Stephen BiddleTom FriedmanPostTimes
If the surge is unacceptable, the better option is to cut our losses and withdraw altogether. In fact, the substantive case for either extreme -- surge or outright withdrawal -- is stronger than for any policy between. The surge is a long-shot gamble. But middle-ground options leave us with the worst of both worlds: continuing casualties but even less chance of stability in exchange. Moderation and centrism are normally the right instincts in American politics, and many lawmakers in both parties desperately want to find a workable middle ground on Iraq. But while the politics are right, the military logic is not.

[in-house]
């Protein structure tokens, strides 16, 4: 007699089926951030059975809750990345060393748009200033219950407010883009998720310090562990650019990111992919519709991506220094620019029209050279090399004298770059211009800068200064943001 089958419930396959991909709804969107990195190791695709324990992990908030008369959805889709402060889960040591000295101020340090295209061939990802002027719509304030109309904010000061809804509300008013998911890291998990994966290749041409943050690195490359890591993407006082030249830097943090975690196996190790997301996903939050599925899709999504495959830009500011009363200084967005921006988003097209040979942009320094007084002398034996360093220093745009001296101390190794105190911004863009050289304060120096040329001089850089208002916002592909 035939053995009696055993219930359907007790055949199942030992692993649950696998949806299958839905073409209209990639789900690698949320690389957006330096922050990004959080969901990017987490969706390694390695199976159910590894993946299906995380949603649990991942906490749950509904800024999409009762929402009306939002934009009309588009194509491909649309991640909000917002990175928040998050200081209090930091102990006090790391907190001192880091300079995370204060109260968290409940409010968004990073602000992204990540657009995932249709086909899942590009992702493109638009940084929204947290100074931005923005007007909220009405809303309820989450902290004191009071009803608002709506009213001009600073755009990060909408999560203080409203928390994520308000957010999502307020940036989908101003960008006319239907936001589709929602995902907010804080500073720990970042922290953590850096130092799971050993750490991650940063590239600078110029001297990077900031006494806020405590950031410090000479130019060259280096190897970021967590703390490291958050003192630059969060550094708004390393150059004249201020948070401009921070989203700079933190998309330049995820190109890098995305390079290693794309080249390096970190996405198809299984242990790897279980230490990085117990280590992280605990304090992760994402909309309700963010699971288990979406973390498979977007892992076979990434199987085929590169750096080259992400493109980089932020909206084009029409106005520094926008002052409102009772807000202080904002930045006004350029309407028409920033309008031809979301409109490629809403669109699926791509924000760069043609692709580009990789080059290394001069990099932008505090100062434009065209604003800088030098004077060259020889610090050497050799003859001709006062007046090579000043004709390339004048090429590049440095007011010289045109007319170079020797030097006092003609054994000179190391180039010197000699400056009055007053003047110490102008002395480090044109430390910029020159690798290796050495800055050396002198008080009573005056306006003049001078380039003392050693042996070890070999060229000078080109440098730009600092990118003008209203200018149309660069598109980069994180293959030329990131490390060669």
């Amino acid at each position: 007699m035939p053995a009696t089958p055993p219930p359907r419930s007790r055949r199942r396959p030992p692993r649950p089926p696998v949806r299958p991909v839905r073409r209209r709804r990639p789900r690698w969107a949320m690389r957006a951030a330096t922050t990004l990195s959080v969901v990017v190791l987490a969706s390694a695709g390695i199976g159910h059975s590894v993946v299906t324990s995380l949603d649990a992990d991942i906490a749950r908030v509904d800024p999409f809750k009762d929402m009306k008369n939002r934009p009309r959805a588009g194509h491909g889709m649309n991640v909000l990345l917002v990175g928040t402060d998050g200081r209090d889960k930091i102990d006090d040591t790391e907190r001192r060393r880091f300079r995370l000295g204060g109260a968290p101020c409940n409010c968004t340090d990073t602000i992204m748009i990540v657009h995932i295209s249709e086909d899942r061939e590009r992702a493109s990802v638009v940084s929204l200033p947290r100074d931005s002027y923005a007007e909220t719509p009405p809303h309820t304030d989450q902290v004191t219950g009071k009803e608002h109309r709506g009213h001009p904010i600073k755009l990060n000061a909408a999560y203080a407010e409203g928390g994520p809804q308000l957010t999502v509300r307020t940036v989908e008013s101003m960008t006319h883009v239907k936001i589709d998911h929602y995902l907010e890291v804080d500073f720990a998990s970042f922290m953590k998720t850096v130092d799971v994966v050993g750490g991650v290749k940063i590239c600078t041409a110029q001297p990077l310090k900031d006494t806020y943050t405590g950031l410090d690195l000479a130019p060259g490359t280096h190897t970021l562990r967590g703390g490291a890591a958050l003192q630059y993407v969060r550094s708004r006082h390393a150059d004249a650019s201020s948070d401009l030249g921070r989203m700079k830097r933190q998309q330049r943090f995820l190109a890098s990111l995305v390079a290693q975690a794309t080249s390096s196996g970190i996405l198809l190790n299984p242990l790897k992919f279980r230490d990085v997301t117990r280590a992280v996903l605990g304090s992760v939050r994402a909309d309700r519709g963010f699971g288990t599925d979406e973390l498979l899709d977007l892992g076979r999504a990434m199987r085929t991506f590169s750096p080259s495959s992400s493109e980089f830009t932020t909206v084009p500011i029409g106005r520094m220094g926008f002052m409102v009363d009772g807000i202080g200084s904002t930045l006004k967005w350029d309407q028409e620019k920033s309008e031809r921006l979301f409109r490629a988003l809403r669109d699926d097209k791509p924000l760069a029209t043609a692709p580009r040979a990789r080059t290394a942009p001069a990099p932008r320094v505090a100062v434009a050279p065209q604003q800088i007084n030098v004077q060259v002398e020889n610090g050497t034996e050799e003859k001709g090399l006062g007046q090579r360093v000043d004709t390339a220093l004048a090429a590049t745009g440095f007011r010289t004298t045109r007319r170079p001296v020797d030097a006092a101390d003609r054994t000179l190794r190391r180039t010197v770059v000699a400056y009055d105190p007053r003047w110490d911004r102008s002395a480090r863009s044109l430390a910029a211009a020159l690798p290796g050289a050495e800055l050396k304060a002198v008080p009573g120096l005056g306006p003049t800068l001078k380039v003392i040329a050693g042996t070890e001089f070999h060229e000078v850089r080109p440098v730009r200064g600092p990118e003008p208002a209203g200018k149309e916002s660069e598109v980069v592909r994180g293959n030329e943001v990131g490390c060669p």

Obviously, President Bush's stay-the-course approach is bankrupt. It shows no signs of producing any self-sustaining - and that is the metric - unified, stable Iraq. But the various gradual, partial withdrawal proposals by many Democrats and dissident Republicans are not realistic either. The passions that have been unleashed in Iraq are not going to accommodate some partial withdrawal plan, where we just draw down troops, do less patrolling, more training and fight Al Qaeda types. It's a fantasy.

The minute we start to withdraw, all hell will break loose in the areas we leave, and there will be a no-holds-barred contest for power among Iraqi factions. Our staying there with, say, half as many troops, will not be sustainable.
Ryan Lizza